FREE Certified Rehabilitation Registered Nurse MCQ Questions and Answers


As opposed to bilevel positive airway pressure (BPAP), which of the following conditions is typically treated with continuous positive airway pressure (CPAP)?

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While bilevel positive airway pressure (BPAP) is typically used to treat obesity hypoventilation syndrome, chronic obstructive pulmonary disease, and central sleep apnea, continuous positive airway pressure (CPAP) is recommended for OSA. The majority of OSA patients are initially treated with CPAP, however if the pressure required to control OSA is high, the patient may struggle to breathe out (suffering), have air leaks from their mouth, and have trouble tolerating the treatment. If the expiratory positive airway pressure (EPAP) is set too high, some individuals may experience difficulties. Patients who are unable to control their OSA with CPAP may do so with BPAP.

When reporting on a patient's capacity to operate independently using the Functional Independence Measure (FIM) guidelines, a task that the patient can complete with the aid of an assistive device or that requires more time than usual would be categorized as:

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A patient has modified independence in a task, according to the Functional Independence Measure (FIM) scale, if it necessitates the use of an assistive device or takes more time than usual to complete. Complete independence is being able to perform the work normally. The term "supervision" refers to the requirement for someone to watch over or direct someone as they do a task. While minimal aid only involves touching and requires the patient to put in less than 75% of the effort, moderate assistance calls for more than touching and requires the patient to put in 50% to 74% of the work. It takes a lot of assistance to complete tasks when the patient is receiving maximum assistance (between 15% and 49% effort). Total assistance (patient puts out less than 25% effort) suggests that the patient is unable to contribute in a meaningful way.

A patient's laryngeal and pharyngeal weakness on the left side is accompanied by dysphagia. Which positioning approach among the following is MOST suitable to lower the risk of aspiration?

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The patient's one-sided (left) laryngeal and pharyngeal weakness causes twisting during swallowing, which narrows the left side of the pharynx, directs the bolus down the opposite side, and also increases approximation by increasing pressure on the vocal fold. The patient should be instructed to swallow while simultaneously rotating her head to the side and looking over her shoulder.

The management of a long-term board and care facility has refused to move a patient with disabilities' verbally abusive roommate to another room, despite the patient's claims that the roommate is abusive. Which agency is MOST suited to handle the patient's worries?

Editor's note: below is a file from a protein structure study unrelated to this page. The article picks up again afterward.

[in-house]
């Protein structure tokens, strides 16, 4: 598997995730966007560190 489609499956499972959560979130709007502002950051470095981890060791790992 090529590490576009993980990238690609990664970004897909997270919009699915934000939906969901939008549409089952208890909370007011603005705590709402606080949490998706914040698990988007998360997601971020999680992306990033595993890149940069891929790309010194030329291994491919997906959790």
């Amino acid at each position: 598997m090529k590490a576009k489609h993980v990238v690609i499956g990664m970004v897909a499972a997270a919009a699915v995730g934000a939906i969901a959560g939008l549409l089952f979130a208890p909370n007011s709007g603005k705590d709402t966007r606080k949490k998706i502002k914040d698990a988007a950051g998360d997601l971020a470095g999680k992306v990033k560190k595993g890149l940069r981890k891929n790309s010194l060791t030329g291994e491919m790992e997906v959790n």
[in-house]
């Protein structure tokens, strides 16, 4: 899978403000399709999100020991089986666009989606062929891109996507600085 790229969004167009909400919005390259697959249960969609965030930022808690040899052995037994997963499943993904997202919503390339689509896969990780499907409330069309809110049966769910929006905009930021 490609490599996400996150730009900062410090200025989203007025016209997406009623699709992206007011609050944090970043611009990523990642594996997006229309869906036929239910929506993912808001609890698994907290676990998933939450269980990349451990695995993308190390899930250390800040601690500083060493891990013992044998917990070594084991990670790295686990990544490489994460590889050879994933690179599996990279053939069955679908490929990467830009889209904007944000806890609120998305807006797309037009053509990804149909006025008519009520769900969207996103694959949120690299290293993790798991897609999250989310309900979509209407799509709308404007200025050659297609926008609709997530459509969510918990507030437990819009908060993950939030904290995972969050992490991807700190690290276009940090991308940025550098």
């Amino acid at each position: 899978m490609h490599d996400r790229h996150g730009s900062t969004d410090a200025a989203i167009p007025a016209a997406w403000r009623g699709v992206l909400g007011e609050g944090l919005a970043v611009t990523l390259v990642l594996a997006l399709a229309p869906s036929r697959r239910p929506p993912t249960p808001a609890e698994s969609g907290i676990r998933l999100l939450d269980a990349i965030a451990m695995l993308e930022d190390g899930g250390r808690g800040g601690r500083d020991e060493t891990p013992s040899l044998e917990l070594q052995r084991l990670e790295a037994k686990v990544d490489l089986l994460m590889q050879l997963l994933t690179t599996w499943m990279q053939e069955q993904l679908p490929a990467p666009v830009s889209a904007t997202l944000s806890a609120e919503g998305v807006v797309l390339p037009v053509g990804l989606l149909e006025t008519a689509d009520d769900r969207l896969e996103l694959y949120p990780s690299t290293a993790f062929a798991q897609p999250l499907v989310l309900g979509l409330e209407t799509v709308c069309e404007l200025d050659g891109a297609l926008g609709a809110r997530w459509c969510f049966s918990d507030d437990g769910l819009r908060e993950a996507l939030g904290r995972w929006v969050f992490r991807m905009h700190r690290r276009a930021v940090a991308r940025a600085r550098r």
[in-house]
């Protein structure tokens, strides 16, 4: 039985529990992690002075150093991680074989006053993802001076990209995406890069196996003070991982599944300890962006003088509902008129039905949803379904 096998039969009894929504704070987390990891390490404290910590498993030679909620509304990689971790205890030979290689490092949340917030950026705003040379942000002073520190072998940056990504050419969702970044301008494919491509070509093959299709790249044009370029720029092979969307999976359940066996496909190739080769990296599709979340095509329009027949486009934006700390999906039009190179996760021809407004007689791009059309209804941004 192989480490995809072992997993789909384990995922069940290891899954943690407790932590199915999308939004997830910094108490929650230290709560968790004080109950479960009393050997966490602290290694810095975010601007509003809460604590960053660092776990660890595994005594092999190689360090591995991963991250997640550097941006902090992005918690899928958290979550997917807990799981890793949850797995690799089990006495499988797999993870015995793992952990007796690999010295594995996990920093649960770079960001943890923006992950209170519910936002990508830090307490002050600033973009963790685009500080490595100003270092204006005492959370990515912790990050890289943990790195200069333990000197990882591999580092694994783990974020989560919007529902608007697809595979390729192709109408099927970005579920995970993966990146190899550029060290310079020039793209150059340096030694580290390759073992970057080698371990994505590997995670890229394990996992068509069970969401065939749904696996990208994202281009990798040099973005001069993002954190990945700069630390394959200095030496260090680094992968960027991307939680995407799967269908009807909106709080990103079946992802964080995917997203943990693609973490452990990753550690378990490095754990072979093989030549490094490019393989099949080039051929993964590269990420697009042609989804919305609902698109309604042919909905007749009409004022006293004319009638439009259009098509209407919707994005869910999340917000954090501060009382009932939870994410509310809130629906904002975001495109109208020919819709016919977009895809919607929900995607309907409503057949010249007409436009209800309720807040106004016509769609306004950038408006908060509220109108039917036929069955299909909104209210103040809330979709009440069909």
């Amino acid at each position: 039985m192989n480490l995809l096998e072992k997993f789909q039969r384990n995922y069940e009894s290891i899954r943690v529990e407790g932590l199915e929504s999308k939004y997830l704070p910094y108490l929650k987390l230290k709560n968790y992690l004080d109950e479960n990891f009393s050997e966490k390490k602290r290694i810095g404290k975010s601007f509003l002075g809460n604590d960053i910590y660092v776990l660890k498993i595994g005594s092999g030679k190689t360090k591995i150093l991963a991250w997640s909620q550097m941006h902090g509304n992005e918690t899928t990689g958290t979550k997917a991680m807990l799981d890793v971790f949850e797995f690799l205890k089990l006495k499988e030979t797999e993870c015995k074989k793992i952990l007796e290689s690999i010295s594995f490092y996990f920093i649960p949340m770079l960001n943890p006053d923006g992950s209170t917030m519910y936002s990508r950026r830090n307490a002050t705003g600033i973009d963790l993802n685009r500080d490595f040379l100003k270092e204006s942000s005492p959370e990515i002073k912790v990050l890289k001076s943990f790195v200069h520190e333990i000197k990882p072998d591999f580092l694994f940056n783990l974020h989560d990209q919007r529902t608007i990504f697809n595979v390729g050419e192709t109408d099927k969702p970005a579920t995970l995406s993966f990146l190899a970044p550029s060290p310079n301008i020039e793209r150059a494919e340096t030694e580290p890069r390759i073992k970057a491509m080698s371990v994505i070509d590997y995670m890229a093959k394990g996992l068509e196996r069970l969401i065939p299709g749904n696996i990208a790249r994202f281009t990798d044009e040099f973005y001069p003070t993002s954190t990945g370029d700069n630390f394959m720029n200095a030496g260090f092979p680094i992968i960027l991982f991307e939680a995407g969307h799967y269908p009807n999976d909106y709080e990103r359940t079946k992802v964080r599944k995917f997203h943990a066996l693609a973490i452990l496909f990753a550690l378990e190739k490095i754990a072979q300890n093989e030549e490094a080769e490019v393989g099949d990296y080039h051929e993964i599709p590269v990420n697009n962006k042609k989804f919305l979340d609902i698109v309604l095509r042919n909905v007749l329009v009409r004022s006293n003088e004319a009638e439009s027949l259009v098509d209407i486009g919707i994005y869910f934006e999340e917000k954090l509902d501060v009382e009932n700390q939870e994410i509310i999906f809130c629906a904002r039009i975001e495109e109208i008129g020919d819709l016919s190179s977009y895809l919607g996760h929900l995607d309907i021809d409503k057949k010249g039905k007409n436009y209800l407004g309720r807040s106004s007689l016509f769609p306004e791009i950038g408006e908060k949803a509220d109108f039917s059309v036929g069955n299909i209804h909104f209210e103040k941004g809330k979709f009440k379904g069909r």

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The Long-Term Care Ombudsman Program was founded by the Older Americans Act, which also stipulates that every state must have an ombudsman program. To make sure that the care accords with state regulations, ombudsmen offer services to residents in nursing homes and other long-term care facilities. The patient should address issues to this program since it offers resident advocates. Ombudsman advocates work to assist patients in resolving problems with care quality, food, conflicts, drugs, risks, and disrespectful or indifferent service, among other issues.

The patient exhibits signs of extreme anxiety throughout the initial interview and health history, including fidgeting, licking lips, and shaking. What is the BEST reaction out of the following?

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"You are trembling. Can you tell me how are you feeling?" is the best reaction since it helps the patient to share her feelings while acknowledging what the CRRN observes. When being questioned, a lot of people have quite a bit of anxiety, which could be stress-related disease. Anxiety may be indicated by nonverbal cues such fidgeting, licking lips, rubbing hands together, or shaking. When anxious, some people speak quickly and tensely while others keep quiet and retreat.

Which of the patient's demands must be satisfied FIRST, according to Maslow's hierarchy of requirements?

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Physical requirements must be satisfied first. According to Maslow, human behavior is driven by needs, and there is a hierarchy of requirements that progresses from fundamental needs to personal needs. The hierarchy starts at the base with physiological necessities. security and safety. Belonging. Self-esteem. (The peak) Self-actualization.

Which test is used primarily to determine a patient's risk of falling while the CRRN is evaluating their functional ability?

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The Timed Up and Go (TUG) test measures how long it takes a patient to get up from an armchair, move three meters, turn around, and then get back into the chair. Those that need less than 14 seconds run the risk of falling. The Katz tasks of Daily Living (ADL) scale contains timed examinations for numerous tasks and measures standard activities like bathing, dressing, transferring, walking, using the restroom, grooming, and eating. The Instrumental Activities of Daily Living (IADL) assessment looks at ADLs as well as the capacity to plan transportation, handle finances, use prosthetic devices, go shopping, and use the phone. The Functional Ability Rating scale assesses barriers to important living tasks such self-care, communication, self-direction, the ability to live independently, learning, and the capacity to manage finances.

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